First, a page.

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RING-FENCING: The Challenges Facing UK Banks

What is the purpose of the new ring-fencing rules and what do they include?

The last financial crisis, highlighted that leading institutions need to be better prepared to withstand a variety of shocks as well as having better defined plans on what to do in case things do go wrong – improving so-called resilience and resolvability.

Recently the Basel framework for Global Systematically Important Banks (G-SIBS) has incorporated this core requirement via European wide legislation and at a local level in the UK via the PRA and FCA.

In the UK, this will be achieved through 2 key pieces of legislation:

  • Ring-fencing: the structural separation of the retail and commercial deposit taking activities from risker aspects within banks with at least £25B of deposits to aid resilience and the creation of independent ‘servcos’, providing services to the ring-fenced and non-ringfenced parts of the bank to aid in resolvability.
  • Maintaining a Systematic Risk Buffer (SRB): the holding of higher capital in order to absorb stress (as detailed in the SRB framework) and aid in resilience.


“The SRB forms part of the ring-fencing regime because it is designed to prevent and mitigate the distress of ring-fenced banks and large building societies, and the disruption of core services, primarily lending to households and companies’”

Bank of England, May 2016

Time line and regulatory guidance to date

The PRA released its framework for the SRB in May 2016 and its first policy statements on the implementation of ring-fencing in July of the same year (PS 20/16 and 21/16)

Since then the PRA, supported by the FCA, has released several consultation papers to inform its further development of the ring-fencing requirements. Based on these, the following policy statements have been released:

  • December 2016 - the Statement of Policy to the PRA’s approach to implementing the SRB was released in December 2016.
  • February 2017 – The implementation of ring-fencing: reporting and residual matters (PS3/17)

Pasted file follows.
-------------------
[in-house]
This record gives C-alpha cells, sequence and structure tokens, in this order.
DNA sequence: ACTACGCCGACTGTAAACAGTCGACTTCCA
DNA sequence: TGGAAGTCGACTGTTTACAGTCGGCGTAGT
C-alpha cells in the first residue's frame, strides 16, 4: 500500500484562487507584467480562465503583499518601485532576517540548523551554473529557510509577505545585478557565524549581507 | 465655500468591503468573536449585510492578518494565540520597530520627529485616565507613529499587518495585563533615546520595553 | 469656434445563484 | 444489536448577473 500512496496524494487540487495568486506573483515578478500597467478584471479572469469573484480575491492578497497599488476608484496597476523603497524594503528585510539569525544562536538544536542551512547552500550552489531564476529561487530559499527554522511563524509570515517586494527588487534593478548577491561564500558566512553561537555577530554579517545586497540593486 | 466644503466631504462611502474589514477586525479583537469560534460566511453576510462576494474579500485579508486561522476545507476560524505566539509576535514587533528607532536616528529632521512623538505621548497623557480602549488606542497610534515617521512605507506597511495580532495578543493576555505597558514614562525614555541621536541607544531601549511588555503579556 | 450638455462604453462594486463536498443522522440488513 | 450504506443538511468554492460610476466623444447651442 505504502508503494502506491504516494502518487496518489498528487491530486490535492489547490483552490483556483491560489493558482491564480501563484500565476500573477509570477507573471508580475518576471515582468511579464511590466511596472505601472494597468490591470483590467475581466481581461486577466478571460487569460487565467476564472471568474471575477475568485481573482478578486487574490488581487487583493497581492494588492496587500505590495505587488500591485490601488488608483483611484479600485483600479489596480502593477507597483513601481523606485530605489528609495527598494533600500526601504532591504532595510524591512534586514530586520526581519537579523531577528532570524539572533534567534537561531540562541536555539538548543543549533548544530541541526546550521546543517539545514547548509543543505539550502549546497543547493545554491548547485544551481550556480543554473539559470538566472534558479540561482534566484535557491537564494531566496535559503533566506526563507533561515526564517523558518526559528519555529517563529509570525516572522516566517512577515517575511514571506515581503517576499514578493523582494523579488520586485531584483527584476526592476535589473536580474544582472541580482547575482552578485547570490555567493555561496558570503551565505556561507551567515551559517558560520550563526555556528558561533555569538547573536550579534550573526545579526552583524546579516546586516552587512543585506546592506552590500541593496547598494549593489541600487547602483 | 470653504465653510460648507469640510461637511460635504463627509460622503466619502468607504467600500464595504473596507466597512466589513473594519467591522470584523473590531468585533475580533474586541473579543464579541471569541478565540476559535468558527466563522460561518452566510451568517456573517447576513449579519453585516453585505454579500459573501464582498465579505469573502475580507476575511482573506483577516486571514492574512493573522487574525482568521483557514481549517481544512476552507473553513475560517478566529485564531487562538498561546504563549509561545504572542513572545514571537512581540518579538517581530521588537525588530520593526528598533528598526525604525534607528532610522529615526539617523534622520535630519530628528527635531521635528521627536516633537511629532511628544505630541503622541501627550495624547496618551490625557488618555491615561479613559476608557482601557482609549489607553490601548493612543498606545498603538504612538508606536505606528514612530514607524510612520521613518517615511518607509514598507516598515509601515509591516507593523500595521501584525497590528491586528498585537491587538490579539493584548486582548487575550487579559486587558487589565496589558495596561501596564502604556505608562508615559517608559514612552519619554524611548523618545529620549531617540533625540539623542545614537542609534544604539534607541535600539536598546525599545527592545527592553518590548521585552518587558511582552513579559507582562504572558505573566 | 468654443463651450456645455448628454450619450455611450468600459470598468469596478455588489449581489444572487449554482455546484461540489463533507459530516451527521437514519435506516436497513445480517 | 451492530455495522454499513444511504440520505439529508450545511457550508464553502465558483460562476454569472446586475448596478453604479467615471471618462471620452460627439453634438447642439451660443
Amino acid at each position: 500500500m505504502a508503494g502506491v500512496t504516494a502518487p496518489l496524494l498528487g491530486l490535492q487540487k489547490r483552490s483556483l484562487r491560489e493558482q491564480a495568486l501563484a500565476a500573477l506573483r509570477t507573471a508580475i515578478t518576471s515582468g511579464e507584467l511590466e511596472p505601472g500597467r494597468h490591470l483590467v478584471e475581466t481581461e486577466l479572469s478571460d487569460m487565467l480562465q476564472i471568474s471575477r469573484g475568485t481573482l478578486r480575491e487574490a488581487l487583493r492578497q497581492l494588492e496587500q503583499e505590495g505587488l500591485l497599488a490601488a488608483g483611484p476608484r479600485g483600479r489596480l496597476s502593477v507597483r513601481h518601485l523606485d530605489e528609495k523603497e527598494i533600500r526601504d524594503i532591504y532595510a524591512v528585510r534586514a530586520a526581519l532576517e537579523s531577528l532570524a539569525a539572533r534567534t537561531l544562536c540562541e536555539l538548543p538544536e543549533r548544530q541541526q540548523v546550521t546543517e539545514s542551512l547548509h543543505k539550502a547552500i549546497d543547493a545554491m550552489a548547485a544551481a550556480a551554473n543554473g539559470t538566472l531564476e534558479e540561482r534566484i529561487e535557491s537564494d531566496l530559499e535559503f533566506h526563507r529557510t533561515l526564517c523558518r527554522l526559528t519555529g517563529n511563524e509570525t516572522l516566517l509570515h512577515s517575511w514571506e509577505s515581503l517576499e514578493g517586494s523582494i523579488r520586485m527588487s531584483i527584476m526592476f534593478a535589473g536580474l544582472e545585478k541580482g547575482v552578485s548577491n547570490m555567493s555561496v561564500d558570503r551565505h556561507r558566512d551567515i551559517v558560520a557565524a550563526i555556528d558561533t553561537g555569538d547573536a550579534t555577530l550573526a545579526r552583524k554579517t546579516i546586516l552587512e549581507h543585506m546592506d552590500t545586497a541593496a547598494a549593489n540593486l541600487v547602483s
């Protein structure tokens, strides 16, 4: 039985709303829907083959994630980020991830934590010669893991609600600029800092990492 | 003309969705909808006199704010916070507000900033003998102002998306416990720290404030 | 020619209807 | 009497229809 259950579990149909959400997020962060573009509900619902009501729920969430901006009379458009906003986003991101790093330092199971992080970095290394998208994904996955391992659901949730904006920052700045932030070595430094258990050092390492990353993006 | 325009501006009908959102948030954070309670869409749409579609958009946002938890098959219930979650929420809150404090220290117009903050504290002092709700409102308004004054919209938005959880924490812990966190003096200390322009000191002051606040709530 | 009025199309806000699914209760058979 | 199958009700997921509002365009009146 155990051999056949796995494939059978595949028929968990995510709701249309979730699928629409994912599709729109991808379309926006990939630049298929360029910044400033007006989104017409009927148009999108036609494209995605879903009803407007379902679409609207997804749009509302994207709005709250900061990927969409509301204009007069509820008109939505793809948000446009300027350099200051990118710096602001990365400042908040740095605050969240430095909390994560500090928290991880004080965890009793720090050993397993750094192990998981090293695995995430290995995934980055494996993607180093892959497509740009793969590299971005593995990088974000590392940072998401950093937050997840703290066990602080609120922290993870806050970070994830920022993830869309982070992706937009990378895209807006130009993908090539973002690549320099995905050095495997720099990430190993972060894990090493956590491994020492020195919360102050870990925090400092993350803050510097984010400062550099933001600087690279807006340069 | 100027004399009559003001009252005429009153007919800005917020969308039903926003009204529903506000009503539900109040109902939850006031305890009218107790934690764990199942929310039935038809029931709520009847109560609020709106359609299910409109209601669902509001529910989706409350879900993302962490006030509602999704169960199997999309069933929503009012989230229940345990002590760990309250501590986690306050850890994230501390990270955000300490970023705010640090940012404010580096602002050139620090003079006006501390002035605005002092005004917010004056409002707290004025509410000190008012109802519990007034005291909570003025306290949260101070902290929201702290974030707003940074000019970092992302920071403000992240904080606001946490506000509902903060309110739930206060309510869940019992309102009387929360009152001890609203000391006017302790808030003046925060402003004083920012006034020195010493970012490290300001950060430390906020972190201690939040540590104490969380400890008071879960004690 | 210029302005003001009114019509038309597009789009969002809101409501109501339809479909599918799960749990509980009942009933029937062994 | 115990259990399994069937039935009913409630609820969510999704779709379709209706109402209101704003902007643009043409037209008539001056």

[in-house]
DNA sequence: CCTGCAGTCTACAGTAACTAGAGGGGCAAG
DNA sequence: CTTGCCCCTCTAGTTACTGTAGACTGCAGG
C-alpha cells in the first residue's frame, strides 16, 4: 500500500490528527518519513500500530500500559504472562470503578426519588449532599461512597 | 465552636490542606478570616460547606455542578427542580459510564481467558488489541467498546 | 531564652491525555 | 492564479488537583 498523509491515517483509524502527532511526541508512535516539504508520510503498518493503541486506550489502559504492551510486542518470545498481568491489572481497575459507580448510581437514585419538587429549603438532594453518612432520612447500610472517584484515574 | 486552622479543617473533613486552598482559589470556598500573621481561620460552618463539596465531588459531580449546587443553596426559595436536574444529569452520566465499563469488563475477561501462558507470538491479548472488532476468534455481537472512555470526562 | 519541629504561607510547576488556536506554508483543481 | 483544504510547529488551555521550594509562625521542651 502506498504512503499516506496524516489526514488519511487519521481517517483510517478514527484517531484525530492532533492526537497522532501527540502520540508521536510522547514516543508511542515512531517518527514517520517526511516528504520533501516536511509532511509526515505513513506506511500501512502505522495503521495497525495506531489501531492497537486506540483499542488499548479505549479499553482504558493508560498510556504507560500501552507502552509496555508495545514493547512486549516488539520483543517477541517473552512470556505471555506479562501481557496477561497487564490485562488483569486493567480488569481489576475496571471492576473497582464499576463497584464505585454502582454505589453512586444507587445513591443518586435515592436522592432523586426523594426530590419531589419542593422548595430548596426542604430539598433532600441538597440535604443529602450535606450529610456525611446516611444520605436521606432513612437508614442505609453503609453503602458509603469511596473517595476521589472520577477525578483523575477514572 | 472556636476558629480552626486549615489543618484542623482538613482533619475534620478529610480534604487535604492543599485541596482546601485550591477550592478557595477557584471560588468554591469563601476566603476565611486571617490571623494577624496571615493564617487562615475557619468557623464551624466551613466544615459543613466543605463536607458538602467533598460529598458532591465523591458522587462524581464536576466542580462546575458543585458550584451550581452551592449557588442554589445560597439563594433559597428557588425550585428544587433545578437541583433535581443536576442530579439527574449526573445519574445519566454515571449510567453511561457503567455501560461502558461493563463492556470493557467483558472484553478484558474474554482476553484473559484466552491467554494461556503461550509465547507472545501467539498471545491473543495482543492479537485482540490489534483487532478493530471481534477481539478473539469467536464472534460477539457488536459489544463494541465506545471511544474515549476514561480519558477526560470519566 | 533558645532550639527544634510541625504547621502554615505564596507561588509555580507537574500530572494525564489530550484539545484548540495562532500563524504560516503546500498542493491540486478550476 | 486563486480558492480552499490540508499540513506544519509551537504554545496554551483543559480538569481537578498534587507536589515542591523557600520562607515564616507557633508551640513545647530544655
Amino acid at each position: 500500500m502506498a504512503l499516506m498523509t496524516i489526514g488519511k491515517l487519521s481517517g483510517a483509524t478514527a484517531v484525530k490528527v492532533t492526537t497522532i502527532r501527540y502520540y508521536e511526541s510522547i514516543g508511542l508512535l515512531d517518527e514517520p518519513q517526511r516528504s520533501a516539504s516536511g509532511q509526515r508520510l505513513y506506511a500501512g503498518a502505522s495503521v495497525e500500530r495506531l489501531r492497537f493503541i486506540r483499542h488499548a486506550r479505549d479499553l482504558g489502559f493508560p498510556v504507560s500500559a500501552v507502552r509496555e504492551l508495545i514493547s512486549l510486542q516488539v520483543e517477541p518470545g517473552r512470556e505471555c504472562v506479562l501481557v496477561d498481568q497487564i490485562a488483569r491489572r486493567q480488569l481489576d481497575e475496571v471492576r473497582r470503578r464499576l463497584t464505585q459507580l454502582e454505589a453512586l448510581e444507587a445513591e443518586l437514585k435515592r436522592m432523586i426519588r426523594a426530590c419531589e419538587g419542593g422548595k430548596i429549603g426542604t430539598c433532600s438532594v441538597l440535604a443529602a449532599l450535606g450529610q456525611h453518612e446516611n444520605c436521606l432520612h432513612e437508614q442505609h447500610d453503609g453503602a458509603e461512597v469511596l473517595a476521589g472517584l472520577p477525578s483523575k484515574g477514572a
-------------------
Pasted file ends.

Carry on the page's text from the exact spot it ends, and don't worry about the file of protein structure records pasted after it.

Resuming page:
• April 2017 – Ensuring operational continuity in resolution: reporting requirements (PS10/17)


Both the SRB and ring-fencing requirements will come into effect from 1st January 2019.

What institutions will this effect?

Banks and building societies with average core deposits of more than £25 billion for a three year period will fall under the new ring-fencing legislation and be subject to the Systemic Risk Buffer (SRB). Currently there are six banks in the UK, namely HSBC, Barclays, Lloyds Banking Group, RBS, Santander UK and the Co-operative Bank.

As noted by the Bank of England, ring-fenced banks are not currently in existence. Their advice to date is thus based on evolving ring-fencing plans of the UK’s leading institutions, in the build up to the January 2019 deadline. The PRA will also be required to identify “Other Systemically Important Institutions” (O-SIIs) and would constitute a wider scope than those included in the SRB.

What is the Ring-fencing Transfer Scheme (RFTSs)?

RFTSs will play a crucial role for those banks undertaking ring-fencing activities for January 2019. It will allow firms to transfer parts of the bank’s operations in order to comply with ring-fencing requirements.  In effect, it is an instrument under Part VII of the 2000 FSMA act providing for a process leading to a court order to facilitate transfers of business. Using this mechanism will avoid the need to ask the consent of every individual bank customer. However, a Skilled Persons report will need to be compiled evidencing that no customers will be adversely affected.

As an example the RFTS might be used to move core activities to the ring-fenced bank RFB), or transfer “excluded activities” to other authorised entities. Banks will be able to apply to the High Court to sanction the transfer of business operations from one entity to another. The process defined by the PRA can be found below: 

What will the Systematic Risk Buffer (SRB) require?